The Lodging Market Looks Ahead
New equity could make this sector more hospitable for investors.
Just a short time ago investment in hotels and
resorts was relatively straightforward — lodging industry fundamentals
were positive and cheap debt was abundant. Lodging, the then-darling of the
financial and investment markets, provided a premium return over more mundane
investments in industrial facilities, office buildings, and shopping centers.
Transactions hit record numbers as existing owners took their profits, and
new owners were poised to continue the trend.
This scenario changed last year with the collapse of the commercial mortgage-backed
securities market and the resulting standstill in the commercial finance and
property markets. Today, hospitality investment is more complex. As market
performance flattens, debt becomes more difficult to source and questions arise
about the underlying economy and the possibility of a recession. On average,
U.S. hotel values are off at least 10 percent, the mortgage market is thin,
and transaction volume is far below 2005–07 levels.
“Busted deals” characterize many of the opportunities presented
to public and private equity buyers pursuing hotel investments. These deals
often involve properties or development projects that need capital and have
no financing sources.
When defaults occur on the existing debt and the lender doesn’t want
the property back, the stage is set for action. The primary play with busted
finance deals is purchasing the note from the lender at a discount. The alternative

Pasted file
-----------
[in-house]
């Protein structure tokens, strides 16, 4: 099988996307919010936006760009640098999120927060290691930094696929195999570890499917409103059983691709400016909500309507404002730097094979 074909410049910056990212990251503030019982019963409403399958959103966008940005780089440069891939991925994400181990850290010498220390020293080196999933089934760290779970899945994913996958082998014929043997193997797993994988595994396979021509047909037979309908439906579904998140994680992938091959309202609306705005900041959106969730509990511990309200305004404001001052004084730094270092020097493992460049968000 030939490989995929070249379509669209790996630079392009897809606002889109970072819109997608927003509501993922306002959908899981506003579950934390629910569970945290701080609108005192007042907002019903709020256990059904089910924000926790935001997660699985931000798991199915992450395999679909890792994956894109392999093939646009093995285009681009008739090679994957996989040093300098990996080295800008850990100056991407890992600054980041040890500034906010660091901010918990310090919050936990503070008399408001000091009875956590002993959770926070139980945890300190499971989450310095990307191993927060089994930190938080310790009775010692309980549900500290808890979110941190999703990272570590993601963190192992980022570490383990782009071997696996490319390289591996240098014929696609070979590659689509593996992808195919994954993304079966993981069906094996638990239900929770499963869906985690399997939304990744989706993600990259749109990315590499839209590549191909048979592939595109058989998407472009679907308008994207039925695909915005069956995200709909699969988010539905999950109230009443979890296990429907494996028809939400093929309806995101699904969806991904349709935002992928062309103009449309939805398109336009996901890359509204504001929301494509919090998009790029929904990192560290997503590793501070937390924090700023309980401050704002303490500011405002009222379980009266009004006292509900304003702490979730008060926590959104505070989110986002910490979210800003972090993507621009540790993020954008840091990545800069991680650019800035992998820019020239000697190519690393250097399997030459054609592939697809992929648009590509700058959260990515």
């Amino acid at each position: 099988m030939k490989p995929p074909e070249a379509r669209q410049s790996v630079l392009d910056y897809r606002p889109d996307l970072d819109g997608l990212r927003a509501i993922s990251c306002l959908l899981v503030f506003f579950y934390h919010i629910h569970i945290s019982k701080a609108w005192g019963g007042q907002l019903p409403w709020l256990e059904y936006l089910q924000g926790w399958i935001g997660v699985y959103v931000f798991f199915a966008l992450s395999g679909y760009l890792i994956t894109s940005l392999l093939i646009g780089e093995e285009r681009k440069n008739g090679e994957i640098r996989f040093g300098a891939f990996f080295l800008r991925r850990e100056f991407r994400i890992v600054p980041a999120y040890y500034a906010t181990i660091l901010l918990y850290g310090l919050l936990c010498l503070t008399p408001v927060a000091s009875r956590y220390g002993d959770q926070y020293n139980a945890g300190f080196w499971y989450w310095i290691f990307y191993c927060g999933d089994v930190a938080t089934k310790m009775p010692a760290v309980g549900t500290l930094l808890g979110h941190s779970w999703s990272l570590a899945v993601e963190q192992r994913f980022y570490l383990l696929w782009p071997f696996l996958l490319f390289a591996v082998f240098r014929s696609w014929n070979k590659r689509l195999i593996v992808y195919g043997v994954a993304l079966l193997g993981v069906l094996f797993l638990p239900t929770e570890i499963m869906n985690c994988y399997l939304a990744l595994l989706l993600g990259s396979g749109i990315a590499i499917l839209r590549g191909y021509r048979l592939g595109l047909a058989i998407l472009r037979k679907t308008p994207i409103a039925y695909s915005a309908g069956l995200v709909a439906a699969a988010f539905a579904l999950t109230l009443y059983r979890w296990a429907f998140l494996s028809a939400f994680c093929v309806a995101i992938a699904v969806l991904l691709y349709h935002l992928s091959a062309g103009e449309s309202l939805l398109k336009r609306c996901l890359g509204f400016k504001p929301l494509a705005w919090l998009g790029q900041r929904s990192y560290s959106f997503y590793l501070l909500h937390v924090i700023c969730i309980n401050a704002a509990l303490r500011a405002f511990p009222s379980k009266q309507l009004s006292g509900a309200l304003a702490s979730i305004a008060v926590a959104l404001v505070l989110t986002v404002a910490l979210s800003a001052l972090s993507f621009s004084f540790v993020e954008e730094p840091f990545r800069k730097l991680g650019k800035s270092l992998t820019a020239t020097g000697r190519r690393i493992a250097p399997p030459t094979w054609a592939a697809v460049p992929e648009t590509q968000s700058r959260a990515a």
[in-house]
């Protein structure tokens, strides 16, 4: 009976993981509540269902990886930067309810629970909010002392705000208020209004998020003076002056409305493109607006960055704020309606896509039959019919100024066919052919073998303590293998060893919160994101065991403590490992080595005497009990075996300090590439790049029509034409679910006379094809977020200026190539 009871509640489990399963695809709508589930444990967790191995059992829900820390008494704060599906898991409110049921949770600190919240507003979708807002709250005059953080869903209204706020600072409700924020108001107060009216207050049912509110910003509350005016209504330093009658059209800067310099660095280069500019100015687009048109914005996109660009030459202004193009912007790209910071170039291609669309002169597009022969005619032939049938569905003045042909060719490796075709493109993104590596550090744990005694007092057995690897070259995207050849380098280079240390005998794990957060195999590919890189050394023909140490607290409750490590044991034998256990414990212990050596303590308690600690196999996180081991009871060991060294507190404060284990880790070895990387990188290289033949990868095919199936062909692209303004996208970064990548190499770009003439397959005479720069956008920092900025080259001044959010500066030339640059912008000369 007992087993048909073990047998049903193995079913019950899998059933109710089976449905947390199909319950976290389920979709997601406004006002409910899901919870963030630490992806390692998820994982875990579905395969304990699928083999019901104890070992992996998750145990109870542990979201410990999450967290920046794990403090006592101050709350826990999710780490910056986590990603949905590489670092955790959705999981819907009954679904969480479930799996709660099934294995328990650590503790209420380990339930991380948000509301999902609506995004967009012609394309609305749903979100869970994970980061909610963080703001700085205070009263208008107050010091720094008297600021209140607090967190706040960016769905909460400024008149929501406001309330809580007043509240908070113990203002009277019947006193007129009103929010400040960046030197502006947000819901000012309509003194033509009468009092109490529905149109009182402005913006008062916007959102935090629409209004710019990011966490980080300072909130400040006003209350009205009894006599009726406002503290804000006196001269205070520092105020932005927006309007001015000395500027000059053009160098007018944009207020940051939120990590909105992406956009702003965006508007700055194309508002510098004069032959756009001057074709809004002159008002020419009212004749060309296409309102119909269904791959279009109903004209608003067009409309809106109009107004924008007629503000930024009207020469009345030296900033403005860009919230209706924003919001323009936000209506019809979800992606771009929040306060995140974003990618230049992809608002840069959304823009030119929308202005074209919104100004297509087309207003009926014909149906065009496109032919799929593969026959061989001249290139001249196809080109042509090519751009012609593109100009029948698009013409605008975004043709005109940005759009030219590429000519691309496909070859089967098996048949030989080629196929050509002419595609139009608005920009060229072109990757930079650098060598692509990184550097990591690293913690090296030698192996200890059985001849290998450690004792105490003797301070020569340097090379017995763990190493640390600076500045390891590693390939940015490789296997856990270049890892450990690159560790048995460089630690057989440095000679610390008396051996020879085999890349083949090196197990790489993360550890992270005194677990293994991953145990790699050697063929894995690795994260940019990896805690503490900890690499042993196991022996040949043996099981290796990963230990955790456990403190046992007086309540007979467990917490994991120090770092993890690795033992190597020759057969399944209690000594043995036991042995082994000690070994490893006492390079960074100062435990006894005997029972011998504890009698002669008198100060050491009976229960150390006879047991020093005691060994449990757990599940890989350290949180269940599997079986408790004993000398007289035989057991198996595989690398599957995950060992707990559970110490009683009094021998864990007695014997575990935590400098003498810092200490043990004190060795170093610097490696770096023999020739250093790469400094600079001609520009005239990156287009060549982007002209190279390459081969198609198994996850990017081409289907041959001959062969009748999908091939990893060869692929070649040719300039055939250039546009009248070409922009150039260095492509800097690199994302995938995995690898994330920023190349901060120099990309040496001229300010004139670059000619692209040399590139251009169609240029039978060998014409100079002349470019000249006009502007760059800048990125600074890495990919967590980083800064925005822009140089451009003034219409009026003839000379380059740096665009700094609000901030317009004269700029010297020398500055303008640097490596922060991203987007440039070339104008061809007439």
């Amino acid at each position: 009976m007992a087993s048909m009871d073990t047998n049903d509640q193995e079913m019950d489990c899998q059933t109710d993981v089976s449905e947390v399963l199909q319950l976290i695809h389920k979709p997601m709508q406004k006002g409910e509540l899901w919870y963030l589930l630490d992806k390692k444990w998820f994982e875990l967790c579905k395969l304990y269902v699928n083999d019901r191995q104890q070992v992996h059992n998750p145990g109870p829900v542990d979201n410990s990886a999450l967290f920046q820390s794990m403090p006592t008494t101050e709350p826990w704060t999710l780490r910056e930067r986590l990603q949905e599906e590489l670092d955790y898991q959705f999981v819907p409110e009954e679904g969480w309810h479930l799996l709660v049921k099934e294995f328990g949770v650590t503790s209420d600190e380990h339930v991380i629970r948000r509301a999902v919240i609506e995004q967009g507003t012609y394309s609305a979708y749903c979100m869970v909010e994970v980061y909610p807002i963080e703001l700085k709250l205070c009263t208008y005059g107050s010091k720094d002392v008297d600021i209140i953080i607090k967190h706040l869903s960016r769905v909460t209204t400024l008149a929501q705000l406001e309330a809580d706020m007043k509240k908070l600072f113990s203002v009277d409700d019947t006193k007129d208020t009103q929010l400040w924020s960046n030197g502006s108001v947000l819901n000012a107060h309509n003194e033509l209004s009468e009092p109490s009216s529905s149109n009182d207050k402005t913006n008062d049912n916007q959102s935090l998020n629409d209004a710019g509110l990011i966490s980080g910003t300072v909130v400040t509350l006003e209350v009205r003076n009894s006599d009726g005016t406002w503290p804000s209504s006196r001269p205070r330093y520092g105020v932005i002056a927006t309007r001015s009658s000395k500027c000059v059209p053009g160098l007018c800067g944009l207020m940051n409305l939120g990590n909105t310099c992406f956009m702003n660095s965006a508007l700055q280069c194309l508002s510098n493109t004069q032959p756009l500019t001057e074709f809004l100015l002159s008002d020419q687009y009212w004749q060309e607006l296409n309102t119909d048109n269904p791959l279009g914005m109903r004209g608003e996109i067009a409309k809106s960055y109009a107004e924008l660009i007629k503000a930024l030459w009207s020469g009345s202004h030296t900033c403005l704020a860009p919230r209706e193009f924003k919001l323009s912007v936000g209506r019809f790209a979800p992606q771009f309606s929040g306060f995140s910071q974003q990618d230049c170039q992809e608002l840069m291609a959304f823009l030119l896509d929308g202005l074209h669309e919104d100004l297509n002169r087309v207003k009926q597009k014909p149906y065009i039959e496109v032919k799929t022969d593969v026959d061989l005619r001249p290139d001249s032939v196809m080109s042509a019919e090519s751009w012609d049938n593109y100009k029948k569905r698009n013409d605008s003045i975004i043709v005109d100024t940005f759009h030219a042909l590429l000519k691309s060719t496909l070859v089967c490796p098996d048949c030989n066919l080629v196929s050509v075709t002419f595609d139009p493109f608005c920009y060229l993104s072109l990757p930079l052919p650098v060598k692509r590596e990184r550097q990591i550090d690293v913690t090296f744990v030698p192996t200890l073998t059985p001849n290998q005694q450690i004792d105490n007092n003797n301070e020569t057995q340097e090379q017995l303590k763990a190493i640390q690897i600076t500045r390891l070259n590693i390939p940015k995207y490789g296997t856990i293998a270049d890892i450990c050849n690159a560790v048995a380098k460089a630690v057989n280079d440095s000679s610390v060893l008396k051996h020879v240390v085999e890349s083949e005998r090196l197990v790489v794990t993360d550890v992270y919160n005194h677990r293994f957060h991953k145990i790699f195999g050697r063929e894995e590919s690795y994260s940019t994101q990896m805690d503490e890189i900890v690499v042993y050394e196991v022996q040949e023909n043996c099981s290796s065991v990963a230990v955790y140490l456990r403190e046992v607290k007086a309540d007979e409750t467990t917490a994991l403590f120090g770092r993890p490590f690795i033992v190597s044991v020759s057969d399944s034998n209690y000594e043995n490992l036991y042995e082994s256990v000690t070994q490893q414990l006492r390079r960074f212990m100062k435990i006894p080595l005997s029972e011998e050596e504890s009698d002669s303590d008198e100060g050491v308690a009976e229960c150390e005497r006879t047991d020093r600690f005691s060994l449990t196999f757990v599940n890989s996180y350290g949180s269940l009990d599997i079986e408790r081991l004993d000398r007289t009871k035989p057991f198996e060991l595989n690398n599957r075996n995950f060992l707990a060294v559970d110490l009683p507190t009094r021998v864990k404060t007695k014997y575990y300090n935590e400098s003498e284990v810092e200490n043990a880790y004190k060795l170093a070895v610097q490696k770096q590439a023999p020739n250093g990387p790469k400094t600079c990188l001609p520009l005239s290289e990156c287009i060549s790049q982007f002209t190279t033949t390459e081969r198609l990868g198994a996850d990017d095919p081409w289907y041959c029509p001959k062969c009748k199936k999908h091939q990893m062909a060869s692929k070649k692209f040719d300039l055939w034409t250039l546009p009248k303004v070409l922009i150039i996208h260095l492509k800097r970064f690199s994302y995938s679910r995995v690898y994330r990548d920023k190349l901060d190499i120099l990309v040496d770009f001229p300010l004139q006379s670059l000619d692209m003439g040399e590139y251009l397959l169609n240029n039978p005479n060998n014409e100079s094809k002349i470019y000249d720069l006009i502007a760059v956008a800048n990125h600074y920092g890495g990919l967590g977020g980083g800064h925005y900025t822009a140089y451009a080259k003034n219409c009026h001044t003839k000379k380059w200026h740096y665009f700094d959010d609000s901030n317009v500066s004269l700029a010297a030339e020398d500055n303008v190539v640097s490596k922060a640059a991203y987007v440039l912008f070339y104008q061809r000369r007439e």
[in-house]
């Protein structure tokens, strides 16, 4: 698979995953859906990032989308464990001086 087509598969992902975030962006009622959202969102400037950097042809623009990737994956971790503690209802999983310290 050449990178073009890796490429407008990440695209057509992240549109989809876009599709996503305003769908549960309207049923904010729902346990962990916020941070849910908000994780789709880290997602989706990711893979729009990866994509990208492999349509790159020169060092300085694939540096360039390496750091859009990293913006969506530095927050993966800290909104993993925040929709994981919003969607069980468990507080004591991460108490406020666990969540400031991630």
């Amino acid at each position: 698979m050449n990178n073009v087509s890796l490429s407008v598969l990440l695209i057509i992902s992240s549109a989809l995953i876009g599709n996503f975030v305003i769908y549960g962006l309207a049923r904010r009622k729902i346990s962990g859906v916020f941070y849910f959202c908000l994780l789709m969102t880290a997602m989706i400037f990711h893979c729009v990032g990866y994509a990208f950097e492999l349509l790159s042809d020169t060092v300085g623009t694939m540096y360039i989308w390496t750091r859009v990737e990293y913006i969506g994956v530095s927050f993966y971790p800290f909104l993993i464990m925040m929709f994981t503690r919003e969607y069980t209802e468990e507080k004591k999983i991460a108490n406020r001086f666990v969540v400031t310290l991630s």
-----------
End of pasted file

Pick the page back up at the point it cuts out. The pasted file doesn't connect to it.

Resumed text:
is to wait for a lender foreclosure or another event that allows the lender
to sell the underlying asset to satisfy the lien.
Adapting to a New Reality
Given the current lending environment, these types
of opportunities will be a part of the hotel capital and investment markets
for the next 12 to 18
months. But there are capital alternatives to a sale or basic debt financing
that will accomplish many of the same objectives. Several of the most promising
alternatives involve de-leveraging the investment with new equity.
In the hotel sector there is a significant amount of short-term debt, senior
and mezzanine, with two to three years remaining. With no change in the hotel
lending markets expected over the next six to eight months, many owners must
consider de-leveraging with new equity for needed capital. This offers an opportunity
for commercial real estate investors interested in entering the hotel market.
Given the lack of property investment activity in today’s market, commercial
real estate professionals may want to investigate the hospitality market for
clients looking for value-add or turnaround opportunities.
More than other types of property investments, hotels are local-demand-oriented.
Many U.S. markets continue to operate at very acceptable levels because those
markets have strong demand and limited new supply. Today’s hotel investment
market brings lower prices, less leverage, higher debt service coverage ratios,
and very little pro forma underwriting.
2008 RevPAR Forecast Change, 2Q08
RevPAR Change (%)
| 50 major U.S. cities
|New England and Mid-Atlantic
|Mountain and Pacific
Source: PKF Hospitality Research
The hotel investment market will be involved in significant de-leveraging
for the next two years. There are two ways to de-leverage: Wait for the market
and values to return to previous levels and beyond, or recapitalize with new
equity dollars. New equity can come in many forms including renovation work,
debt reduction, establishment of financial reserves, or re-branding initiatives.
How De-Leveraging Can Help
Hotel owners are exploring creative ways to structure
joint ventures with many types of prospective partners, including passive
investors, operators, developers,
and hybrid equity/debt or mezzanine lenders. While they can be structured
several ways, successful joint ventures generally involve two or more parties
who accept the current situation, understand the alternatives, and create
a new entity that aligns the parties’ interests in a common plan. Specifically
the parties should consider the following points for a successful result:
assign specific responsibilities and roles;
select the most appropriate form of ownership;
be considerate of existing senior debt covenants;
rationalize a term of the relationship and consider exit strategies;